A half-century ago, a young boy named Shigeru Miyamoto saw a hole in the ground near his home in the Japanese village of Sonobe. The next day, he returned with a lantern, made his way into the hole and discovered a small cavern.
"He could see that passageways led to other chambers," a profile of Miyamoto in the New Yorker noted last year. "Over the summer, he kept returning to the cave to marvel at the dance of the shadows on the walls."
Within that cave was something far more significant: Inspiration that led, much later, to Miyamoto becoming one of the world's greatest video game designers and father of two of the most beloved game series on the planet: Super Mario Bros. and The Legend of Zelda.
Mario, the character, was created by Miyamoto at Nintendo for 1981's Donkey Kong, and saved the floundering video game industry (and Princess Toadstool) in 1985 with the release of Super Mario Bros.
In 1986, the world was given Miyamoto's second great creation, The Legend of Zelda, featuring a small boy named Link who explores the fictional world of Hyrule with a sword and candle that reveals hidden passages and illuminates dark caves and dungeons.
25 years later, Mario and Zelda are still the flagship series at Nintendo, with the 59-year-old Miyamoto overseeing the fleet of developers and artists who create each entry. In rapid-fire succession the company has just released two new masterpieces: Super Mario 3D Land for the Nintendo 3DS handheld system on Nov. 13 and The Legend of Zelda: Skyward Sword for the Wii home console on Nov. 20.
Like millions of others, I've been playing Mario and Zelda games for most of my life. As a technology journalist, I've been accused of being either an Apple fanboy or a secret employee of Microsoft, depending on the article. In fact, I am neither. I am a Nintendo fanboy, utterly devoted to the products of my favorite company since the mid-to-late-1980s. And while there are other great video game series on Nintendo and other platforms, I say with the certainty of semi-rational subjectivity that Mario and Zelda are the two greatest, end of story.
While Mario, at its best, is pure fun, and absolutely nothing else, Zelda with its temples and puzzles is more like life itself: extreme frustration mixed with moments of awesomeness and an absurd sense of achievement. In 25 years, neither series has changed its basic premise. What's impressive is they give players the same feeling while pushing the bounds of new technology. From 1985's side-scrolling, pixelated adventure, Mario now runs and jumps through 3D environments courtesy of Nintendo's innovative 3DS system. And 25 years after kids controlled Link from the top-down perspective, like in a board game, the little guy in the green tunic now swings his sword not with the push of a button but with the swing of the player's hand through the wonders of motion control gaming.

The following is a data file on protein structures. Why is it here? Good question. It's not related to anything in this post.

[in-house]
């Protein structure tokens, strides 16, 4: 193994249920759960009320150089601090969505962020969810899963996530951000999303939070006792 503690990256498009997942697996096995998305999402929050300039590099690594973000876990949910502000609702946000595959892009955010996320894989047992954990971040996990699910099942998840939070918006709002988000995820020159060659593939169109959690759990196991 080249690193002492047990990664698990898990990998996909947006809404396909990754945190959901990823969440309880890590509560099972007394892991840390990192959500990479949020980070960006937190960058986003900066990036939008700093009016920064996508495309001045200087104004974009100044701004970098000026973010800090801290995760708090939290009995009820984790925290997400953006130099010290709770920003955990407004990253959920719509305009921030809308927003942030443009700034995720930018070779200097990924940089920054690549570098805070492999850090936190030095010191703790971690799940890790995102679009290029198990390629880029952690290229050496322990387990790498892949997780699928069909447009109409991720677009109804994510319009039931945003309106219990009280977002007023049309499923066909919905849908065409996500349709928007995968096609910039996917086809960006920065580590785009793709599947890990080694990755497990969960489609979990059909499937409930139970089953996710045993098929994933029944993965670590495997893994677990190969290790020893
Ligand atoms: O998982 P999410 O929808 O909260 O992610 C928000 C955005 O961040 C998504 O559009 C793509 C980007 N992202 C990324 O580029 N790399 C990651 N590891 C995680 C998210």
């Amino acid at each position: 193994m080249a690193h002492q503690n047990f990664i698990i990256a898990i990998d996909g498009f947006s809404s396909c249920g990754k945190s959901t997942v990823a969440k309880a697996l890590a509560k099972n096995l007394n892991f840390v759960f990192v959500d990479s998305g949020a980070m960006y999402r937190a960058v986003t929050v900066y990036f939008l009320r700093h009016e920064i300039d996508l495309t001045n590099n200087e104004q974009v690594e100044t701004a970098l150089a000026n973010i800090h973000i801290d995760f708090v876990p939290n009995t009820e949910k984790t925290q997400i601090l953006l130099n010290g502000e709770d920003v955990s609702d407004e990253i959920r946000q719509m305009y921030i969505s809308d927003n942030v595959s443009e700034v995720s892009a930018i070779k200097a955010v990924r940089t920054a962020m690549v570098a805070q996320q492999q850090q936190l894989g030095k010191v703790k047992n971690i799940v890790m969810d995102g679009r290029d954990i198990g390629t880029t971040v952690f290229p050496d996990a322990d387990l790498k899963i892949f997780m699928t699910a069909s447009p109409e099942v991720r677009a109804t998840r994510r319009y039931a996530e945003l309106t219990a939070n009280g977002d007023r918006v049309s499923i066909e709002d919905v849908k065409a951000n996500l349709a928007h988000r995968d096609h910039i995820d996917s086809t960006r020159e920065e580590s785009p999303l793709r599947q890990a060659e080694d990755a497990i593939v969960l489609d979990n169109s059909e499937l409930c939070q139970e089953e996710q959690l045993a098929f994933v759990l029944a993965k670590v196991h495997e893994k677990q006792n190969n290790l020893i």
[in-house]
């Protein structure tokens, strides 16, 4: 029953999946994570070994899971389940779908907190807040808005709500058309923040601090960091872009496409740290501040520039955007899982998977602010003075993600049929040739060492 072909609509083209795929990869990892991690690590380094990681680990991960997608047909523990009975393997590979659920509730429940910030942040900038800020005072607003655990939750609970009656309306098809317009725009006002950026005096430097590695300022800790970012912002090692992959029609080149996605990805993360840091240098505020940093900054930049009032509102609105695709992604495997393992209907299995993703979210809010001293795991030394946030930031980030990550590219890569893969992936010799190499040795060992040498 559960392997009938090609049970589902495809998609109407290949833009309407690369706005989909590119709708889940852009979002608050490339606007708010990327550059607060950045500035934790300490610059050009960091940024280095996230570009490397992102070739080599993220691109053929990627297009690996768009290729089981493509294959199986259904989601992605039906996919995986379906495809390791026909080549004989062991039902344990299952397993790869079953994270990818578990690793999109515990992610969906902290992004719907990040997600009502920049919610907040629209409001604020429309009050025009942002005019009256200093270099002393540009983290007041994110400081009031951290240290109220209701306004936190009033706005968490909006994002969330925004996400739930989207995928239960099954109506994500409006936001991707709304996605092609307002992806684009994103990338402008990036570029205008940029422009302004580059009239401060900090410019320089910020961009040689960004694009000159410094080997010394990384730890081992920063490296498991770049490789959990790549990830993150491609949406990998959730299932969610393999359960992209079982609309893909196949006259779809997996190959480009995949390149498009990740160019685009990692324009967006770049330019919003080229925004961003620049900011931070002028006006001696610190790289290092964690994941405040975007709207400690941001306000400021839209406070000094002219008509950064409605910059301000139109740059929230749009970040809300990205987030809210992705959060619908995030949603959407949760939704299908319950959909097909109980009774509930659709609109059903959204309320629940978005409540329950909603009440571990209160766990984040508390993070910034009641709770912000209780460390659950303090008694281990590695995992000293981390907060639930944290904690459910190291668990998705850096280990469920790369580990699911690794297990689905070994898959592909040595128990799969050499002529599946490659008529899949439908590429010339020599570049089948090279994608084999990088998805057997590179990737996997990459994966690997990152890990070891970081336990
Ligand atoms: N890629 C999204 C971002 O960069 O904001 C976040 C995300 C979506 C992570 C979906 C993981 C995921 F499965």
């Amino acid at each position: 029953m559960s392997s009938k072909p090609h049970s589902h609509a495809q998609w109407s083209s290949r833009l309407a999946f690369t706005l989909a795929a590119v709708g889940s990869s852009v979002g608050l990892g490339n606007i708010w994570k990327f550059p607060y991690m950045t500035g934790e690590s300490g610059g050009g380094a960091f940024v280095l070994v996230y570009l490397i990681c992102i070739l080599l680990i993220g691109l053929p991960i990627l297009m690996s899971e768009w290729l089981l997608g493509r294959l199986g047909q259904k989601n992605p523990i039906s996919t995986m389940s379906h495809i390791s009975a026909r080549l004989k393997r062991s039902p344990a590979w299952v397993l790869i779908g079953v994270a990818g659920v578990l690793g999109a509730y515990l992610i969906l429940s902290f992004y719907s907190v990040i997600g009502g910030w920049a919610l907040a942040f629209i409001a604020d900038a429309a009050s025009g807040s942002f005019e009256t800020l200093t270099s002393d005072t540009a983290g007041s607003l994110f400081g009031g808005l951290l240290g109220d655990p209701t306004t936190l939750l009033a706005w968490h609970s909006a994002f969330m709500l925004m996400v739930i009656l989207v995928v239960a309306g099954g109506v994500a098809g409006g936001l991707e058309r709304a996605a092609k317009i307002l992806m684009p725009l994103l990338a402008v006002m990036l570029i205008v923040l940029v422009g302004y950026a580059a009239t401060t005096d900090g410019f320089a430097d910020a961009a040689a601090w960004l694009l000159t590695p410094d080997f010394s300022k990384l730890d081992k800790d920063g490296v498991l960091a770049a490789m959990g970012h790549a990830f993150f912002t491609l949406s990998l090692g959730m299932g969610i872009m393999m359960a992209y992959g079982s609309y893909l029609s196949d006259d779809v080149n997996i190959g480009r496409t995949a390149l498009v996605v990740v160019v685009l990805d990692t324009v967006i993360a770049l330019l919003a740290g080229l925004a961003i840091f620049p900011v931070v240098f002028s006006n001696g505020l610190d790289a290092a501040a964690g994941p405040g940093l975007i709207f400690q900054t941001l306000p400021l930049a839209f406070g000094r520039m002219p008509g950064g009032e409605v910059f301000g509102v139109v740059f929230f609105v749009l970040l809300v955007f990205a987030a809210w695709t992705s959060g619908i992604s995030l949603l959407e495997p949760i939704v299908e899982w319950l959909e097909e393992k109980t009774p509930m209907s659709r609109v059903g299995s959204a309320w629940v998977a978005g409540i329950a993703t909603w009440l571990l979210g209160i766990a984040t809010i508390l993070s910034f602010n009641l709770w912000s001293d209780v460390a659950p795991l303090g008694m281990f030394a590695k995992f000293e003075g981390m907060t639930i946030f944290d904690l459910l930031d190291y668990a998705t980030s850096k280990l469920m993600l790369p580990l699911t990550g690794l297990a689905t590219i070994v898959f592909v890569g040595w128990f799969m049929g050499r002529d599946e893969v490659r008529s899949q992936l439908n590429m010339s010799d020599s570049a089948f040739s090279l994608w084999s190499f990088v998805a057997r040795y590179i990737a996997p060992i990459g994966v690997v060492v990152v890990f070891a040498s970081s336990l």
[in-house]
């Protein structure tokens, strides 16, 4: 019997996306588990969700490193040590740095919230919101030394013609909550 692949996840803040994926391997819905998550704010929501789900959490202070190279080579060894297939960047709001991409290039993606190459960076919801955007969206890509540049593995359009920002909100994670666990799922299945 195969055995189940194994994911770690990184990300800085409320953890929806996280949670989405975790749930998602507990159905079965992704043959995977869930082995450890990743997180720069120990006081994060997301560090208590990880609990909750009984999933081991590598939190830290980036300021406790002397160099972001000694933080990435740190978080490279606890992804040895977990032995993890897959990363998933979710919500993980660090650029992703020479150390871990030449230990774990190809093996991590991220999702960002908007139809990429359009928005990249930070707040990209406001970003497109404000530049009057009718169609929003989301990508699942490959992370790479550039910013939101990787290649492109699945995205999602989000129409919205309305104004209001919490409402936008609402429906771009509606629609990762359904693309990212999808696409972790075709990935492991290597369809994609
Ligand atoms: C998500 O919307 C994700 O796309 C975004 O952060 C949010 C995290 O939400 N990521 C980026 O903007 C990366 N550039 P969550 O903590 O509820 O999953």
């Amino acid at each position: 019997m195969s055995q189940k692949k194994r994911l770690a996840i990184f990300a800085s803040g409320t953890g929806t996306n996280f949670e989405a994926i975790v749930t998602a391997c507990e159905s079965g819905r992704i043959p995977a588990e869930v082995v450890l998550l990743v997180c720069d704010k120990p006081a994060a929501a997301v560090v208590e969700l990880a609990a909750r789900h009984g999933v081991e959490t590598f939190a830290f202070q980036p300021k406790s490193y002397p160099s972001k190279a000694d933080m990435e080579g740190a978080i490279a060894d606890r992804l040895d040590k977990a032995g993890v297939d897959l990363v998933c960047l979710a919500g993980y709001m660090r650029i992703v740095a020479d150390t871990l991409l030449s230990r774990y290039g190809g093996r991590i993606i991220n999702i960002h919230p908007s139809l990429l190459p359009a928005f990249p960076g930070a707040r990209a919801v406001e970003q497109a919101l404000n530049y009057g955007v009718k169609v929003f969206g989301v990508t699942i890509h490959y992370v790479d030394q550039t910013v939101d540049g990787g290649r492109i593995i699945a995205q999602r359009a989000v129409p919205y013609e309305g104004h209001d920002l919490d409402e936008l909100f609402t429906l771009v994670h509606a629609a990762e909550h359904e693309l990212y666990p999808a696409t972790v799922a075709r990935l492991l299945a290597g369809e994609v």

Super Mario 3D Land
Video game review site IGN gave 3D Land a score of 9.5 out of 10, and it's easy to see why. The new Mario platform is both a reimagining of the earliest Mario games and proof of the viability of Nintendo's no-glasses 3D. Using the 3DS is less like watching characters jump out of the screen of a 3D movie than it is viewing a diorama in a shoebox: if done right, the extra layers make the game prettier and provide added perspective helping players navigate platforms and enemies.
Nowhere is this put to greater effect than in the battles against Bowser. 3D Land cleverly recreates the 1985 boss battles in which Mario must fight his way past the demon king and hit a switch that destroys Bowser's bridge, confining him to the lava pit in which he belongs. Instead of a straight left-to-right dash as seen in the original, 3D Mario goes forward into the landscape, then right, then forward, jumping on platforms surrounded by lava, dodging enemies and Bowser's fiery breath and stomps, up a series of collapsing steps, ultimately making a mad dash past Bowser's oncoming fireballs to the switch that dooms him to death (until the next game).
There is, basically, nothing I'd change about Super Mario 3D Land, except I would add one of those levels where you go down a giant slide as fast as Mario-ly possible. Still, there is much to do, with three hidden star medals in each course, 100 of which are required to advance to the final showdown with Bowser. Nintendo brings back the Tanooki powerup, and although the raccoon tail doesn't allow Mario to fly as it does in Super Mario Bros. 3 (my all-time favorite game) the ability to float through the air makes staying alive and grabbing those star medals a much simpler and more enjoyable task. There are even eight extra, super-hard worlds to be played once you've beaten the game, doubling its length. A good player might defeat Bowser within a few hours, but enthusiasts are rewarded with many more hours of challenging gameplay, and the ability to play as Mario's high-jumping, green-clad brother, Luigi. It's a welcoming game for amateurs, too, with the option to skip levels if you die 10 times in a row.